Dar was thrillingly alive, jumping with activity of all kinds. Flashing past us . . .

Two guys on a bicycle. One of them had a goat draped over his knees. A beggar with buckled legs dragged himself through an intersection, craning his neck to ask for money from people in cars. He wore slip slops on his hands. The storm water drains on the sides of the roads were full of water breeding malaria and other diseases. Little boys’ trawled homemade fishing lines through the muddy ditch water hoping for a catch. We saw a young man fill a water bottle from the litter-strewn canal, and we hoped that he wasn’t going to drink it.

The next day we met up with Bart, Margaret and Lilian the Farm Radio International (FRI) crew who we’d come to train to use the Freedom Fone software.

FRI is a Canadian-based, not-for-profit organization working with about 300 radio broadcasters in 39 African countries to fight poverty and food insecurity. FRI has partnered with Freedom Fone to engage our software in the support of small scale farmers in Tanzania. FRI have established 5 listening communities attached to 5 community radio stations in varied locations in Tanzania. These community radio stations broadcast programmes that assist farmers in achieving better yields as well as helping answer questions related to the various agricultural challenges they might be experiencing. FRI is currently exploring the use of information communication technologies (ICTs) to complement and extend the usefulness of radio broadcast programmes.

They selected Radio Maria, a Christian radio station based in Dar es Salaam, to deploy Freedom Fone. FRI’s listening groups with Radio Maria have expressed a particular desire for information about raising chickens. Local chickens are an excellent income source for small-scale farmers, as they have low input costs and high demand and a ready market. However, many farmers experience high chicken loss due to poor management: not keeping the chickens safely, feeding them properly or looking after their hygiene sufficiently. Better information helps farmers lose fewer chickens, and thus make more money out of them. FRI’s Freedom Fone deployment will draw on this desire for more information about chicken management, and their broadcast programme called, Heka Heka Vijijini (Busy Busy in the Village), will be adapted into short segment audio programmes using Freedom Fone software.

FRI also intends to use Freedom Fone in Ghana . . . stay tuned!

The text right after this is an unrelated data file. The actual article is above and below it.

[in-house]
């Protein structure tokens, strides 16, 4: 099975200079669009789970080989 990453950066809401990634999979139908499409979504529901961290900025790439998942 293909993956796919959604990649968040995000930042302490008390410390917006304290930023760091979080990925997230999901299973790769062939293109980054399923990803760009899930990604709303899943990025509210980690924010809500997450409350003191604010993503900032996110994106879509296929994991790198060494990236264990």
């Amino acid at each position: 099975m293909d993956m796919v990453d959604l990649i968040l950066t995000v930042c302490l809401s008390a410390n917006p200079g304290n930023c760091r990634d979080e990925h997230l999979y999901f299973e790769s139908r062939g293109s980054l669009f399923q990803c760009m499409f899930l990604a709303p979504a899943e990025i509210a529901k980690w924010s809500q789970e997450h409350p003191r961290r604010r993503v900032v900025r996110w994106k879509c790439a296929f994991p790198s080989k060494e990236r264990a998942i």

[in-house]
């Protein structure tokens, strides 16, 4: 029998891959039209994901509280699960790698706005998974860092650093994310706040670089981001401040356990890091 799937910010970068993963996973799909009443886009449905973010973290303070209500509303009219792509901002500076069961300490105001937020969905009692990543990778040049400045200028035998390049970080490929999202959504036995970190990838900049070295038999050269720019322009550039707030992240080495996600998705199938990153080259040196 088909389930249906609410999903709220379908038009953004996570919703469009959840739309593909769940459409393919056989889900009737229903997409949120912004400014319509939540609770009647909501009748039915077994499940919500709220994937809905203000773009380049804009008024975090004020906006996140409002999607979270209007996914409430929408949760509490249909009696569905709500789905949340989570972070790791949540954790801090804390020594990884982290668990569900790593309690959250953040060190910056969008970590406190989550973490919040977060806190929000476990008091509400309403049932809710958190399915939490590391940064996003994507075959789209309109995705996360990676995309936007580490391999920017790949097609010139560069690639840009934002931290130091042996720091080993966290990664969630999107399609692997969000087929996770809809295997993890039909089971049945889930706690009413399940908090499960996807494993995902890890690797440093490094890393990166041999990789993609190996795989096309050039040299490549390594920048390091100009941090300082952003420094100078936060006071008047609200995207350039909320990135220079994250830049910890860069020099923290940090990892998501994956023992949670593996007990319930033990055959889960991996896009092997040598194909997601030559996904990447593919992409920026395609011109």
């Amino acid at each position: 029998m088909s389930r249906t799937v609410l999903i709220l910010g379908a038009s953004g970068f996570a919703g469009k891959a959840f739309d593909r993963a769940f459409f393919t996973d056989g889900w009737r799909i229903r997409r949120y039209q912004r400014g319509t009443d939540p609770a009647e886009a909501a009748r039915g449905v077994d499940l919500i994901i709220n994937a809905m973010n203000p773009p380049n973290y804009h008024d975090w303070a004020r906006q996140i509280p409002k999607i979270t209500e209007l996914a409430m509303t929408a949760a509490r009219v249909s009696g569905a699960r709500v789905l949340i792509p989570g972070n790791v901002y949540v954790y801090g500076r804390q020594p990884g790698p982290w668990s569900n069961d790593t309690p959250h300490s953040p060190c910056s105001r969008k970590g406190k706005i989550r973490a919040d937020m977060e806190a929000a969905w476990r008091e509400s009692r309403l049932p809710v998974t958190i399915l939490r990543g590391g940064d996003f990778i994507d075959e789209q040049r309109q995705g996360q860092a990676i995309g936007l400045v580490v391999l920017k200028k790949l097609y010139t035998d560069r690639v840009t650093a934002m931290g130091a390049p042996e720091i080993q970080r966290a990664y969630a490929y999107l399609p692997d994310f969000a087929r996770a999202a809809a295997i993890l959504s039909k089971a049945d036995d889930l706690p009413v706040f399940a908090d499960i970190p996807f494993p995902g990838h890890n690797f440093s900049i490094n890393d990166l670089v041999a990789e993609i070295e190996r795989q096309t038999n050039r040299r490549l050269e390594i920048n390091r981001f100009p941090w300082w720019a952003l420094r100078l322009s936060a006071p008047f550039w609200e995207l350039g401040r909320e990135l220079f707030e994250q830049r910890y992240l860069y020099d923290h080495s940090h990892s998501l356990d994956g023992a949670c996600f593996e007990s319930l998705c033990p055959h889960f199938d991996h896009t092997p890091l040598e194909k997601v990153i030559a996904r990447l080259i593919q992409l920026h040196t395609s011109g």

Violence, the simple and not so simple answers

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Friday, August 7th, 2009 by Susan Pietrzyk

In a previous blog of mine entitled Violence and masculine performers a reader raised the following questions:

I want to know if the project on Violence would help to reduce the prevalence of violence in the Zimbabwean communities or not. I just want to know your fair minded judgement based on what the fourteen participants contributed on that topic of violence. Is the film going to help all the people (men and women) or women only or vise versa? If it cannot help, what are the areas that were not clear that will leave the people still wanting more information concerning violence?

The simple answer is yes.  I believe all of the participants walked away from the week having absorbed new knowledge and inspired ideas around what violence entails, why violence is a coward’s solution, and how to better lead life in non-violent ways.  One reason I say yes is because the fourteen participants were willing to speak at length and in detail as well as willing to speak honestly and in relation to their personal experiences.  That’s no small feat.  All too often discussions about violence in Zimbabwe are predictable and merely go the route of referencing “other” people who commit acts of violence.  When individuals look inwardly to unravel their own beliefs and actions then the conversations get real and begin to pave the way for meaningful paths toward change.   Therefore, I stand by a point in the original blog.  Change must come from within.  Within individuals.  Within communities.  Within institutions.  Within societies.  One by one, and it’s a process which takes time.  Tho, all the little things help.